Federico Bonetti


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An Analysis of Abusive Language Data Collected through a Game with a Purpose
Federico Bonetti | Sara Tonelli
Proceedings of the 9th Workshop on Games and Natural Language Processing within the 13th Language Resources and Evaluation Conference

In this work we present an analysis of abusive language annotations collected through a 3D video game. With this approach, we are able to involve in the annotation teenagers, i.e. typical targets of cyberbullying, whose data are usually not available for research purposes. Using the game in the framework of educational activities to empower teenagers against online abuse we are able to obtain insights into how teenagers communicate, and what kind of messages they consider more offensive. While players produced interesting annotations and the distributions of classes between players and experts are similar, we obtained a significant number of mismatching judgements between experts and players.

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Work Hard, Play Hard: Collecting Acceptability Annotations through a 3D Game
Federico Bonetti | Elisa Leonardelli | Daniela Trotta | Raffaele Guarasci | Sara Tonelli
Proceedings of the Thirteenth Language Resources and Evaluation Conference

Corpus-based studies on acceptability judgements have always stimulated the interest of researchers, both in theoretical and computational fields. Some approaches focused on spontaneous judgements collected through different types of tasks, others on data annotated through crowd-sourcing platforms, still others relied on expert annotated data available from the literature. The release of CoLA corpus, a large-scale corpus of sentences extracted from linguistic handbooks as examples of acceptable/non acceptable phenomena in English, has revived interest in the reliability of judgements of linguistic experts vs. non-experts. Several issues are still open. In this work, we contribute to this debate by presenting a 3D video game that was used to collect acceptability judgments on Italian sentences. We analyse the resulting annotations in terms of agreement among players and by comparing them with experts’ acceptability judgments. We also discuss different game settings to assess their impact on participants’ motivation and engagement. The final dataset containing 1,062 sentences, which were selected based on majority voting, is released for future research and comparisons.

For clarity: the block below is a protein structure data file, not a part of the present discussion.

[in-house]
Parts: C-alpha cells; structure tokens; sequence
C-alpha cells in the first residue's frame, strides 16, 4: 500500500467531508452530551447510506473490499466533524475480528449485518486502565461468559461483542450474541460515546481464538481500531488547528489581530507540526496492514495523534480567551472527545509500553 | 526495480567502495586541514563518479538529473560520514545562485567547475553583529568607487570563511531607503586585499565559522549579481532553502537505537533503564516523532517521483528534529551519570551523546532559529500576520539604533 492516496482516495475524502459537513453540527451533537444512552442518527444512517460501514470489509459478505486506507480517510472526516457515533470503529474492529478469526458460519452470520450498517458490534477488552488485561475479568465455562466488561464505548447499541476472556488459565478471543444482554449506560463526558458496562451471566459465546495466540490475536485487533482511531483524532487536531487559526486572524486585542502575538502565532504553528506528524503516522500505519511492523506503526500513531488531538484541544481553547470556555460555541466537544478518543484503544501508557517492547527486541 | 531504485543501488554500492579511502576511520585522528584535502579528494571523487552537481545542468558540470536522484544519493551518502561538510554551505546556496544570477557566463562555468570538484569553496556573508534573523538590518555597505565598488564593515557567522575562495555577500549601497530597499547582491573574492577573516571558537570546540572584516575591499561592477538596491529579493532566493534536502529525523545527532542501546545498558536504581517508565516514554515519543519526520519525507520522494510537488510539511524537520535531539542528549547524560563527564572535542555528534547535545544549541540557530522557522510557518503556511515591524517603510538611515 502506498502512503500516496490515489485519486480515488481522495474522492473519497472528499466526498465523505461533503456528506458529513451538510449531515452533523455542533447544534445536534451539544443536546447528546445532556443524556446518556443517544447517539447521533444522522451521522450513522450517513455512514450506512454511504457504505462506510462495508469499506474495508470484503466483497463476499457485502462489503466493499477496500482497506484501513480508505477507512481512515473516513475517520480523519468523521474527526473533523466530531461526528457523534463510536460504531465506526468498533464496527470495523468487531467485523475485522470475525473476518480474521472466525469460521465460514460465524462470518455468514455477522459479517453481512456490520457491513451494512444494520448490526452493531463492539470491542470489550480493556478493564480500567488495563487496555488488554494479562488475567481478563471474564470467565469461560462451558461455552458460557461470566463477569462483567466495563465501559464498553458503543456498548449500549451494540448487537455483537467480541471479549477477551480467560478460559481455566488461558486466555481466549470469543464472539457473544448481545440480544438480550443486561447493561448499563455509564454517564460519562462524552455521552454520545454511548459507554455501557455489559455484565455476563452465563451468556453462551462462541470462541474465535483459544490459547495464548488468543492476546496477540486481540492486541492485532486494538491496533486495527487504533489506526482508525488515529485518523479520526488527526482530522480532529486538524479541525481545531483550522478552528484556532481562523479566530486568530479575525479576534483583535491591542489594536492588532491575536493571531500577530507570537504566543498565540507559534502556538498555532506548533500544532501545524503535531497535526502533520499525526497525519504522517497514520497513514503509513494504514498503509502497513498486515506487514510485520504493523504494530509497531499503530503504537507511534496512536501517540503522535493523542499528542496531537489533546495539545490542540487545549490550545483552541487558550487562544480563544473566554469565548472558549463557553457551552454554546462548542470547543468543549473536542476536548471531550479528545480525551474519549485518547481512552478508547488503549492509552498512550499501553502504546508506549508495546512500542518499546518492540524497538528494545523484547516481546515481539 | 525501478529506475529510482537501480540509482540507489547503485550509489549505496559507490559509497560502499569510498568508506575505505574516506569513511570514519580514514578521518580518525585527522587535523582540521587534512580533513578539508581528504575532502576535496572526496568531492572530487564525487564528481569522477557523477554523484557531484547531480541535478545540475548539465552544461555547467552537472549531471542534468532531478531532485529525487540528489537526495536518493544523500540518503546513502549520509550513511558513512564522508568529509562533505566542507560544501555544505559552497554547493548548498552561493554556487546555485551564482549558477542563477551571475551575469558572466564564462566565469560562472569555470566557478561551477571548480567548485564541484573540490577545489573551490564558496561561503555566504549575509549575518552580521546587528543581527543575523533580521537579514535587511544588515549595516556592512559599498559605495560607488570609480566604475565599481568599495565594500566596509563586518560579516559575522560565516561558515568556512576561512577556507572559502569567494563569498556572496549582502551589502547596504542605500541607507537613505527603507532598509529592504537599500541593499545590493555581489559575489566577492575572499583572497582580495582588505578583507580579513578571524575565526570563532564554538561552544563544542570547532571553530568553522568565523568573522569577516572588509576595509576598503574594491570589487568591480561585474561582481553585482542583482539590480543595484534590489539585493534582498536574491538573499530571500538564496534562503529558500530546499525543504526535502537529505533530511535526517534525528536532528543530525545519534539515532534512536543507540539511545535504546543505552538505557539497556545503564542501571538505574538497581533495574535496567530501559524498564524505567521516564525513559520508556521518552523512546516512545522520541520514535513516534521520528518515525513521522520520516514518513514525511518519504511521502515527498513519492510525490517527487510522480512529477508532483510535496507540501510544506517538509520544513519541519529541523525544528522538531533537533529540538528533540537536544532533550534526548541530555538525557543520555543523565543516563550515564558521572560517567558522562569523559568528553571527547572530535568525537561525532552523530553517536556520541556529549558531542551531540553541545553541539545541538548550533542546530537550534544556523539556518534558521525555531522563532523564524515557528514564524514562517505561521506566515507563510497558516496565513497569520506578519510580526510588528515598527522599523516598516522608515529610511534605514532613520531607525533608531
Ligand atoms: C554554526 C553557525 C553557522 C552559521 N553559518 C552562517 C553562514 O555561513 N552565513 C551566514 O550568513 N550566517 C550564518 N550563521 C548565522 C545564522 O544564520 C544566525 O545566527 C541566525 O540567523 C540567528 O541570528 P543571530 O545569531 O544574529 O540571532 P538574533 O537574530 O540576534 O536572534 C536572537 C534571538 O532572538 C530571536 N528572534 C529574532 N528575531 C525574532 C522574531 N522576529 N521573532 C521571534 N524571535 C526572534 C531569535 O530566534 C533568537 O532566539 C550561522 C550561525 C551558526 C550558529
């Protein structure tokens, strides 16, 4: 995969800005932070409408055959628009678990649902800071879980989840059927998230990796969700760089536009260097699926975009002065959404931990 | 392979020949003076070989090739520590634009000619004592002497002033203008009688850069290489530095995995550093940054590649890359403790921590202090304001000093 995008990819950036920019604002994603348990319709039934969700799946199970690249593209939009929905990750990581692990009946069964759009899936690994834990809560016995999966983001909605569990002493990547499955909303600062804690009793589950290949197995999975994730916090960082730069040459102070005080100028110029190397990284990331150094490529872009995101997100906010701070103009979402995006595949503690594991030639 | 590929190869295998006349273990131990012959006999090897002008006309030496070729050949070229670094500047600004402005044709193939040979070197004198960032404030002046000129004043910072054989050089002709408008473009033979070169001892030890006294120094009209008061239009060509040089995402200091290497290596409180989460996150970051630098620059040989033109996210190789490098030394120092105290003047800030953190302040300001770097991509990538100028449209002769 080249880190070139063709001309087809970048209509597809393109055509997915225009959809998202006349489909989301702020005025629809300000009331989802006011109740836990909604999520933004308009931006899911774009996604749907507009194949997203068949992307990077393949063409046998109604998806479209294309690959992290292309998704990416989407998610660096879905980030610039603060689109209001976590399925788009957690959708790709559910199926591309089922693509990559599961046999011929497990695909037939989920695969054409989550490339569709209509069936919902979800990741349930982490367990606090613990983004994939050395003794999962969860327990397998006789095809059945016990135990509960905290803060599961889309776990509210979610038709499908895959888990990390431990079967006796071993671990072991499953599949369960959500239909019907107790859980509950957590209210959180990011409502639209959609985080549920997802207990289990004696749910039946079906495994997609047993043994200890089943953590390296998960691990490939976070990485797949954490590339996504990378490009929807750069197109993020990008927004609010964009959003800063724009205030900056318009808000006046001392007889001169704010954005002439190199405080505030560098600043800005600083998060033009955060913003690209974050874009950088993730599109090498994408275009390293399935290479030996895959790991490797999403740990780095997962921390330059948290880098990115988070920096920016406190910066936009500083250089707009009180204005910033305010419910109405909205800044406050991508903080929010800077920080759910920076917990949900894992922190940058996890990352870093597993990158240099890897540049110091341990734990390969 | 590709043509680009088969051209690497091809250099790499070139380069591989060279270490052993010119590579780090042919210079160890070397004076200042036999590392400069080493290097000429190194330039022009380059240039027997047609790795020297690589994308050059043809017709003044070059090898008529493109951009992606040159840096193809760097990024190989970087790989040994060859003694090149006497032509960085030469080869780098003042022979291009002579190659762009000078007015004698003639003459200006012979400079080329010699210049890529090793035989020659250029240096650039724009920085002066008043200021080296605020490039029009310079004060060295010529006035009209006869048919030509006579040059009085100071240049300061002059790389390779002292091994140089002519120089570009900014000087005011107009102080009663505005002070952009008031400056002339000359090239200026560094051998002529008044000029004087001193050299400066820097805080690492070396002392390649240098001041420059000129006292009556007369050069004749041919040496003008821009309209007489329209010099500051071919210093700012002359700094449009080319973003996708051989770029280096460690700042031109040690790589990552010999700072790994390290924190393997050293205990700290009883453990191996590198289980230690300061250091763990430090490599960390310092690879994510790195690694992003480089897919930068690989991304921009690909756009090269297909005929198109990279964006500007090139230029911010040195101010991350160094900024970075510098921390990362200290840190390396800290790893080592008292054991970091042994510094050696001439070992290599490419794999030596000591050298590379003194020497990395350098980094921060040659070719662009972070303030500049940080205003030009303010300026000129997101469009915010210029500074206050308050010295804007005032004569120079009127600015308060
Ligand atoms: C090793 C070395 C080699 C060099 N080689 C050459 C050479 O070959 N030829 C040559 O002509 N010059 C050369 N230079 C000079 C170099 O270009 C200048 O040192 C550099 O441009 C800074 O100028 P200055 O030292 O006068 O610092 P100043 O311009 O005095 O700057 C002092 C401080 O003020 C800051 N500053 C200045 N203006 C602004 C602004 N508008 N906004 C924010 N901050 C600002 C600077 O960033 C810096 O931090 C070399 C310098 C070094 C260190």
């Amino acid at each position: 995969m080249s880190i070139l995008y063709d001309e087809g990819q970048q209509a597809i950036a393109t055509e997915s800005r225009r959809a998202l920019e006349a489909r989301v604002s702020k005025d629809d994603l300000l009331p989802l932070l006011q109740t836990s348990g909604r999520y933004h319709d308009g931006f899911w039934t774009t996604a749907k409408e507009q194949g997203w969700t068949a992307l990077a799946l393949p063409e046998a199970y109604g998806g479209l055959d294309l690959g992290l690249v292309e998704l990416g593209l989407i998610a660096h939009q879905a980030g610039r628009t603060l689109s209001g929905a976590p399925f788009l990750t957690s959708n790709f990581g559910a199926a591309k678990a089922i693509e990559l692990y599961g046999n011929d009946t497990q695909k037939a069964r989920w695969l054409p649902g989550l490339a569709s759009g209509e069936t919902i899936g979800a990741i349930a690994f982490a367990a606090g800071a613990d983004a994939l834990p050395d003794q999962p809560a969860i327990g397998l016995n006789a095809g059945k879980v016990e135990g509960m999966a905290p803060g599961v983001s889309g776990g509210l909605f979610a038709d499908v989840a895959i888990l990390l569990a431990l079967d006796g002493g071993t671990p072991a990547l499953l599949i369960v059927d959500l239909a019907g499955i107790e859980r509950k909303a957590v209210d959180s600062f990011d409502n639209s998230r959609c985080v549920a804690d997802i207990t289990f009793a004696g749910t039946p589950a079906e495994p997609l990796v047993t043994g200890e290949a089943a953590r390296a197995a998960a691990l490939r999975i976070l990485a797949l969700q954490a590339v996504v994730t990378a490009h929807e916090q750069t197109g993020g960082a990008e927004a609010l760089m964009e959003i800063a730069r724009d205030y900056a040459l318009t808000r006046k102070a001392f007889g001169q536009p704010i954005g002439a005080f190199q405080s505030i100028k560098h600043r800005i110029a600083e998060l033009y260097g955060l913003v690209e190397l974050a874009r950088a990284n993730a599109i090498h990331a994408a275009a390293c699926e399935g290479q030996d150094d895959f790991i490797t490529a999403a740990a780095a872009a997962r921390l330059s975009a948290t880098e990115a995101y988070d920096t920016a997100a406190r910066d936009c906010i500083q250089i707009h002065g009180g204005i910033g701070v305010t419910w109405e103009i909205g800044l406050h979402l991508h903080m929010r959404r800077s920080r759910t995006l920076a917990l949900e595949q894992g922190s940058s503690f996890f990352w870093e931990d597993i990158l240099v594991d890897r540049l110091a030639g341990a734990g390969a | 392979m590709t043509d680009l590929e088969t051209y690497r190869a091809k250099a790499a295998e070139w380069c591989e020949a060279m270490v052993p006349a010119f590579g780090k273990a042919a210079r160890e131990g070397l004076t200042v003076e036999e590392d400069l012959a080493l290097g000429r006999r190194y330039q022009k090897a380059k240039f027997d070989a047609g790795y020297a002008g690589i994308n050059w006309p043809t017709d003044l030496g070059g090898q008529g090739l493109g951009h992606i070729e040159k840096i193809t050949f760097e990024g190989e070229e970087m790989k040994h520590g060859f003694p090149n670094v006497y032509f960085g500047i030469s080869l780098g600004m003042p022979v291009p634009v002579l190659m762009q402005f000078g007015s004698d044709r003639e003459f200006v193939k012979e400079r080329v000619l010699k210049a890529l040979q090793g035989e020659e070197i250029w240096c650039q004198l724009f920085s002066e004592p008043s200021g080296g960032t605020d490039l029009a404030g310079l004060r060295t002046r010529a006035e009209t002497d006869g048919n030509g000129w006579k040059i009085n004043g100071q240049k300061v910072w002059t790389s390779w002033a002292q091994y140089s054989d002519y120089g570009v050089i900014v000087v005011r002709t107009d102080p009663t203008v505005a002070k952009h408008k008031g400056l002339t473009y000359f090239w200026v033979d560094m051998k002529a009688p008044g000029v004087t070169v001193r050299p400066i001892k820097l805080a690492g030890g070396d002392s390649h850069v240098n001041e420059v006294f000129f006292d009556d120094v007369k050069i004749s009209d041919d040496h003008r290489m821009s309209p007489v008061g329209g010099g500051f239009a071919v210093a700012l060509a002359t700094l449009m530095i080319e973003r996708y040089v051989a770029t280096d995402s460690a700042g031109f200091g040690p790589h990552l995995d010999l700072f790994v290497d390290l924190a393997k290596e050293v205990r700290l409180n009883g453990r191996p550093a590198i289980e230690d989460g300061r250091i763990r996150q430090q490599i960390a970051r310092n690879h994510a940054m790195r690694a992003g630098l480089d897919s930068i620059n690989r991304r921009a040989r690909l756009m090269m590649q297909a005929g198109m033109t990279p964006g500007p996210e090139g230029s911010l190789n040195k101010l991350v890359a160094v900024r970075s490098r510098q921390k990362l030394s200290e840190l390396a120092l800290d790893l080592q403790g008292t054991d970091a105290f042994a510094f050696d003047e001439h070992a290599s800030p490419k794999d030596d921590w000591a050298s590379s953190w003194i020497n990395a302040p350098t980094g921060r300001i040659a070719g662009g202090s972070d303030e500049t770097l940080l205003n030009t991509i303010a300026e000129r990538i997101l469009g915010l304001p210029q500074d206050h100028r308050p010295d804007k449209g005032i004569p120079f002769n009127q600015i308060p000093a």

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Challenges in Designing Games with a Purpose for Abusive Language Annotation
Federico Bonetti | Sara Tonelli
Proceedings of the First Workshop on Bridging Human–Computer Interaction and Natural Language Processing

In this paper we discuss several challenges related to the development of a 3D game, whose goal is to raise awareness on cyberbullying while collecting linguistic annotation on offensive language. The game is meant to be used by teenagers, thus raising a number of issues that need to be tackled during development. For example, the game aesthetics should be appealing for players belonging to this age group, but at the same time all possible solutions should be implemented to meet privacy requirements. Also, the task of linguistic annotation should be possibly hidden, adopting so-called orthogonal game mechanics, without affecting the quality of collected data. While some of these challenges are being tackled in the game development, some others are discussed in this paper but still lack an ultimate solution.


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A 3D Role-Playing Game for Abusive Language Annotation
Federico Bonetti | Sara Tonelli
Workshop on Games and Natural Language Processing

Gamification has been applied to many linguistic annotation tasks, as an alternative to crowdsourcing platforms to collect annotated data in an inexpensive way. However, we think that still much has to be explored. Games with a Purpose (GWAPs) tend to lack important elements that we commonly see in commercial games, such as 2D and 3D worlds or a story. Making GWAPs more similar to full-fledged video games in order to involve users more easily and increase dissemination is a demanding yet interesting ground to explore. In this paper we present a 3D role-playing game for abusive language annotation that is currently under development.